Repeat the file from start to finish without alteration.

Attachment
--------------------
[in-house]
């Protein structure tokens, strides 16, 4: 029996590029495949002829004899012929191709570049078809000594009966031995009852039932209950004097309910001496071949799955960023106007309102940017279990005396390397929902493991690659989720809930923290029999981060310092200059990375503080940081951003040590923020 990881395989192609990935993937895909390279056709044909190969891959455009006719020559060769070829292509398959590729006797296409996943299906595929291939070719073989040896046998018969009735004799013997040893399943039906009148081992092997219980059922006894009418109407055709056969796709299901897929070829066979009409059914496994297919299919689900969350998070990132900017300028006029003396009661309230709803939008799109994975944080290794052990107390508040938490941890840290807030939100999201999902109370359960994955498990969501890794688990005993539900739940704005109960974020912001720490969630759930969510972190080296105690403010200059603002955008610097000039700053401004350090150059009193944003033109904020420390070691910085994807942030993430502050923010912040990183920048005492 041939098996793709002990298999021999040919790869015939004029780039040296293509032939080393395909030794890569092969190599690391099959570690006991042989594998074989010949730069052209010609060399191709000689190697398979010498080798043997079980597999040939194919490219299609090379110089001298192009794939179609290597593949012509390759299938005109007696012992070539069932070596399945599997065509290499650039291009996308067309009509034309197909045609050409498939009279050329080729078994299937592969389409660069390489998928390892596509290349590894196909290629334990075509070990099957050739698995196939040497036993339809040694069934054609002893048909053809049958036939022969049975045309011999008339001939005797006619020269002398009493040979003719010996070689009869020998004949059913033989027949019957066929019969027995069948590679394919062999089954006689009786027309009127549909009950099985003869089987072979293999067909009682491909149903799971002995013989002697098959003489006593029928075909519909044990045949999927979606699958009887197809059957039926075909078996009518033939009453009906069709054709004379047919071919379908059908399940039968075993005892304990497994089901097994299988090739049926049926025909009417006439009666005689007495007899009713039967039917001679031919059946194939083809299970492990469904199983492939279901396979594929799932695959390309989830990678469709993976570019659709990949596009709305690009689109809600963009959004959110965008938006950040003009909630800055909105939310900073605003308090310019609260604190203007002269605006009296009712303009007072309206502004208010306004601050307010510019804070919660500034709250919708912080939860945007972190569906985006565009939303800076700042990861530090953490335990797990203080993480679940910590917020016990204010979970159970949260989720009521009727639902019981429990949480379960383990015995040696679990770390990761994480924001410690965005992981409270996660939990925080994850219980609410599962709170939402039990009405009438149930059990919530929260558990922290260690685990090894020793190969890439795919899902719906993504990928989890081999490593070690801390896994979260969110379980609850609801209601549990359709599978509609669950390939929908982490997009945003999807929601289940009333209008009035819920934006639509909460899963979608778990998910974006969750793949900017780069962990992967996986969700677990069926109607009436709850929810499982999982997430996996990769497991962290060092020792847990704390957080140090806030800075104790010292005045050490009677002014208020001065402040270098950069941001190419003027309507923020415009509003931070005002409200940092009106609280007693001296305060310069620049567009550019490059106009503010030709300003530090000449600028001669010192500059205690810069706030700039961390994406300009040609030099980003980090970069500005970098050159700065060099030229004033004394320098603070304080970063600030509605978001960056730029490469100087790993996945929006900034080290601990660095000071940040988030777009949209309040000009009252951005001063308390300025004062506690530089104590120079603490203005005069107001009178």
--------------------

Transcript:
[in-house]
């Protein structure tokens, strides 16, 4: 029996590029495949002829004899012929191709570049078809000594009966031995009852039932209950004097309910001496071949799955960023106007309102940017279990005396390397929902493991690659989720809930923290029999981060310092200059990375503080940081951003040590923020 990881395989192609990935993937895909390279056709044909190969891959455009006719020559060769070829292509398959590729006797296409996943299906595929291939070719073989040896046998018969009735004799013997040893399943039906009148081992092997219980059922006894009418109407055709056969796709299901897929070829066979009409059914496994297919299919689900969350998070990132900017300028006029003396009661309230709803939008799109994975944080290794052990107390508040938490941890840290807030939100999201999902109370359960994955498990969501890794688990005993539900739940704005109960974020912001720490969630759930969510972190080296105690403010200059603002955008610097000039700053401004350090150059009193944003033109904020420390070691910085994807942030993430502050923010912040990183920048005492 041939098996793709002990298999021999040919790869015939004029780039040296293509032939080393395909030794890569092969190599690391099959570690006991042989594998074989010949730069052209010609060399191709000689190697398979010498080798043997079980597999040939194919490219299609090379110089001298192009794939179609290597593949012509390759299938005109007696012992070539069932070596399945599997065509290499650039291009996308067309009509034309197909045609050409498939009279050329080729078994299937592969389409660069390489998928390892596509290349590894196909290629334990075509070990099957050739698995196939040497036993339809040694069934054609002893048909053809049958036939022969049975045309011999008339001939005797006619020269002398009493040979003719010996070689009869020998004949059913033989027949019957066929019969027995069948590679394919062999089954006689009786027309009127549909009950099985003869089987072979293999067909009682491909149903799971002995013989002697098959003489006593029928075909519909044990045949999927979606699958009887197809059957039926075909078996009518033939009453009906069709054709004379047919071919379908059908399940039968075993005892304990497994089901097994299988090739049926049926025909009417006439009666005689007495007899009713039967039917001679031919059946194939083809299970492990469904199983492939279901396979594929799932695959390309989830990678469709993976570019659709990949596009709305690009689109809600963009959004959110965008938006950040003009909630800055909105939310900073605003308090310019609260604190203007002269605006009296009712303009007072309206502004208010306004601050307010510019804070919660500034709250919708912080939860945007972190569906985006565009939303800076700042990861530090953490335990797990203080993480679940910590917020016990204010979970159970949260989720009521009727639902019981429990949480379960383990015995040696679990770390990761994480924001410690965005992981409270996660939990925080994850219980609410599962709170939402039990009405009438149930059990919530929260558990922290260690685990090894020793190969890439795919899902719906993504990928989890081999490593070690801390896994979260969110379980609850609801209601549990359709599978509609669950390939929908982490997009945003999807929601289940009333209008009035819920934006639509909460899963979608778990998910974006969750793949900017780069962990992967996986969700677990069926109607009436709850929810499982999982997430996996990769497991962290060092020792847990704390957080140090806030800075104790010292005045050490009677002014208020001065402040270098950069941001190419003027309507923020415009509003931070005002409200940092009106609280007693001296305060310069620049567009550019490059106009503010030709300003530090000449600028001669010192500059205690810069706030700039961390994406300009040609030099980003980090970069500005970098050159700065060099030229004033004394320098603070304080970063600030509605978001960056730029490469100087790993996945929006900034080290601990660095000071940040988030777009949209309040000009009252951005001063308390300025004062506690530089104590120079603490203005005069107001009178």